Leadership styles Authoritarian –provide clear expectations for what needs to be done, when it should be done, and how it should be done. –clear division between the leader and the followers. –Authoritarian leaders make decisions independently with little or no input from rest of the group. –best applied to situations where there is little time for group decision-making or where the leader is the most knowledgeable member of the group.
Leadership styles Democratic –leaders offer guidance to group members, but they also participate in the group and allow input from other group members –encourage group members to participate, but retain the final say over decision-making process –Group members feel engaged in the process and are more motivated and creative. –generally the most effective leadership style
Leadership styles Laissez-faire –leaders offer little or no guidance to group members and leave decision-making up to group members –can be effective in situations where group members are highly qualified in an area of expertise –often leads to poorly defined roles and a lack of motivation.
Approaches to working in groups Self-directed work teams –Groups are responsible for managing their own behavior –Shared leadership makes middle management redundant When to use self-directed work teams –Work best for complex jobs that require variety of perspectives New product development
Characteristics of self-directed work teams Technical of functional expertise –Members need specific knowledge to succeed Problem-solving & decision-making skills –Knowing how to solve problems and making autonomous decisions is vital Interpersonal skills –Knowing how to respect each other can determine success or failure of self-directed team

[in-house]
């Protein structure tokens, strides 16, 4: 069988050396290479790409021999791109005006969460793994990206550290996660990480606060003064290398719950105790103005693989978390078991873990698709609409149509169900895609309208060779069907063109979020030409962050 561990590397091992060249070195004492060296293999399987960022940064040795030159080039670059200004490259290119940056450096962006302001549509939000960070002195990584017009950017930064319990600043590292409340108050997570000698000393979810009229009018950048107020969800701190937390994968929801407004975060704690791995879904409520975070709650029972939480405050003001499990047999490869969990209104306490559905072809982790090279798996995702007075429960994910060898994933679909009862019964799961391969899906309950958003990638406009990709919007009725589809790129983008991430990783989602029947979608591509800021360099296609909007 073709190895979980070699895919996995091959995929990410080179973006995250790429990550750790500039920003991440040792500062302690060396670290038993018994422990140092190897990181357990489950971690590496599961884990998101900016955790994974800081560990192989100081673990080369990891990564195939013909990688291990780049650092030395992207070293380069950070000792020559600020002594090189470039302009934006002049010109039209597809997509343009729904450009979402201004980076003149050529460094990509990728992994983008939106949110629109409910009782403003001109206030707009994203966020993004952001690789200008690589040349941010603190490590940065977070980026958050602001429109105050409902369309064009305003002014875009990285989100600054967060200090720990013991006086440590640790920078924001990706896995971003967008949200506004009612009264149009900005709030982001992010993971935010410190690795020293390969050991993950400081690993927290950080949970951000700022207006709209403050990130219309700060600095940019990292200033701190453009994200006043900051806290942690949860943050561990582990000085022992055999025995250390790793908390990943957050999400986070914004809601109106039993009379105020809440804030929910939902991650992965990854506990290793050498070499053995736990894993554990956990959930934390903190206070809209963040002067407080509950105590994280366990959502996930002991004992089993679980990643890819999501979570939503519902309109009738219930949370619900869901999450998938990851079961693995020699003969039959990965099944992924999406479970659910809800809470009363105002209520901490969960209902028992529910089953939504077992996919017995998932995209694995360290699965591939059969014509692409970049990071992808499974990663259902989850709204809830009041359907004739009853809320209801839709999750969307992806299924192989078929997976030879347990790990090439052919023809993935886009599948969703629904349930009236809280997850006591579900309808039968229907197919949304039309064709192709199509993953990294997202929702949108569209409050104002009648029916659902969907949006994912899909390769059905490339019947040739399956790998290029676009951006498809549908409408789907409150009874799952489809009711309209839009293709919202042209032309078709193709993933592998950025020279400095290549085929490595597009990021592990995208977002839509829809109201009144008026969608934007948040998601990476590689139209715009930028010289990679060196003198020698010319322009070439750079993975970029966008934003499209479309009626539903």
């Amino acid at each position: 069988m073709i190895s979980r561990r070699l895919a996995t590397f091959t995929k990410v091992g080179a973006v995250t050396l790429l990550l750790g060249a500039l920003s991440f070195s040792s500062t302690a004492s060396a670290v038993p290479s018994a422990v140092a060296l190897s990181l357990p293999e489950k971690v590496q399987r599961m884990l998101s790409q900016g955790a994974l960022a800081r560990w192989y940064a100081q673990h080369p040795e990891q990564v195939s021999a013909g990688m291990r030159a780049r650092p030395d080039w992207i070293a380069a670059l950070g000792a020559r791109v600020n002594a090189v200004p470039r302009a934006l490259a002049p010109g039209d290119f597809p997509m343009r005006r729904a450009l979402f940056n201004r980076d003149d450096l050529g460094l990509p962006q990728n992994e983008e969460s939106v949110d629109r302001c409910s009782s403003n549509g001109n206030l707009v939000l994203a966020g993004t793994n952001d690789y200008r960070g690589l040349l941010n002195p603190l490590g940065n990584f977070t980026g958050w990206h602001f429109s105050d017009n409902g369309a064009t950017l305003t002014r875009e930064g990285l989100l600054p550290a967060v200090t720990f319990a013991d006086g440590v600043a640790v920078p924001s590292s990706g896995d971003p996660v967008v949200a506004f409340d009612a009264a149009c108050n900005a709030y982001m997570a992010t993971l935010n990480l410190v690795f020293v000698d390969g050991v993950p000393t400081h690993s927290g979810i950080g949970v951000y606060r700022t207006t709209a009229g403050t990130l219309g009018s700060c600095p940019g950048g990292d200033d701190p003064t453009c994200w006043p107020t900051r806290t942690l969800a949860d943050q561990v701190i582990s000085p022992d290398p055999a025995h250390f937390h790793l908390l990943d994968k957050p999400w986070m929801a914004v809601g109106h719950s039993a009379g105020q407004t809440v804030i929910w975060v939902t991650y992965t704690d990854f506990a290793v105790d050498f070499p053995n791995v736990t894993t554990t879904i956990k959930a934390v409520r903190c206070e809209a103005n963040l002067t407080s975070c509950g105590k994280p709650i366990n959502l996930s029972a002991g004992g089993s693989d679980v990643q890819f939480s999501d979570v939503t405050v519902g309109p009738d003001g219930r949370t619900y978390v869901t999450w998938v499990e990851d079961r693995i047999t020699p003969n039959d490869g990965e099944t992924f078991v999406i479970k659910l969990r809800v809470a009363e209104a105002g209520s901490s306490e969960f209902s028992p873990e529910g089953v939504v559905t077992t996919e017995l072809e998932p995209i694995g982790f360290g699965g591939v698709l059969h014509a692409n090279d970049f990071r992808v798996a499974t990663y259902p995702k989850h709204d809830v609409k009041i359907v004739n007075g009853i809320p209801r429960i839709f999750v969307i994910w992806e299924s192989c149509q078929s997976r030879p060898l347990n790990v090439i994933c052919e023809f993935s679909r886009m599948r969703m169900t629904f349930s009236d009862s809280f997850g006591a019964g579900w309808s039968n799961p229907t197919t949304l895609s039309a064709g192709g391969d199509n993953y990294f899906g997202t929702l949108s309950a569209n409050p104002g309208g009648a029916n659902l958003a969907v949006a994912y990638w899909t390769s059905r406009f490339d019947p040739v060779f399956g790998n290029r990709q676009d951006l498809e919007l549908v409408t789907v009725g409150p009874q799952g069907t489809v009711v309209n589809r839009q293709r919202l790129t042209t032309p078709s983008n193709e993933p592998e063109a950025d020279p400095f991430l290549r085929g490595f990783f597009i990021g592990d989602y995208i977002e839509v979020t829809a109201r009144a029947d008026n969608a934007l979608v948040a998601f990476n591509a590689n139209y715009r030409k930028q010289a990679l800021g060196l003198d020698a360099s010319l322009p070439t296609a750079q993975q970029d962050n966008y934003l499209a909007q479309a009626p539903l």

Functional roles of group members Task function –Information giver –Information seeker –Opinion giver –Opinion seeker –Starter (initiates tasks) –Direction giver –Summarizer –Diagnoser Relational Functions –Participation encourager –Harmonizer –Tension reliever –Praise giver –Emphatic listener Dysfunctional Roles –Blocker –Attacker –Joker –Recognition seeker
Systematic problem solving within a group Define the problem –Not understanding the problem leads to no solution Analyze the problem –Try to discover the causes Establish criteria for a solution –Identify characteristics of a good solution Consider possible solutions to the problem –Creative thinking needed to brainstorm possibilities
Systematic problem solving within a group Decide on a solution –Once all possibilities are brainstormed, the best has to be chosen Implement the solution –Inventing a solution is not enough –Tasks that need to be completed must be identified –Resources must be identified Follow up on the solution –Check up on effectiveness
Decision-making methods Consensus –Collective group decision that all members support –Sometimes time costly Majority vote –Support of most members needed –Time efficient but can lead to resentment Minority decision –A few members make decisions affecting the whole group –Requires confidence of the larger group Expert opinion –Single person with specialized knowledge makes the decisions Authority rule –Designated leader makes all final decisions
Questions Do you prefer working alone or in a group? Why? What is more important for you: working with people you socialize with, or people who have the necessary skills? Does your term project group have a leader or are decisions made with consensus of all group members? Which leadership style is best? Authoritarian, democratic, or laissez-faire?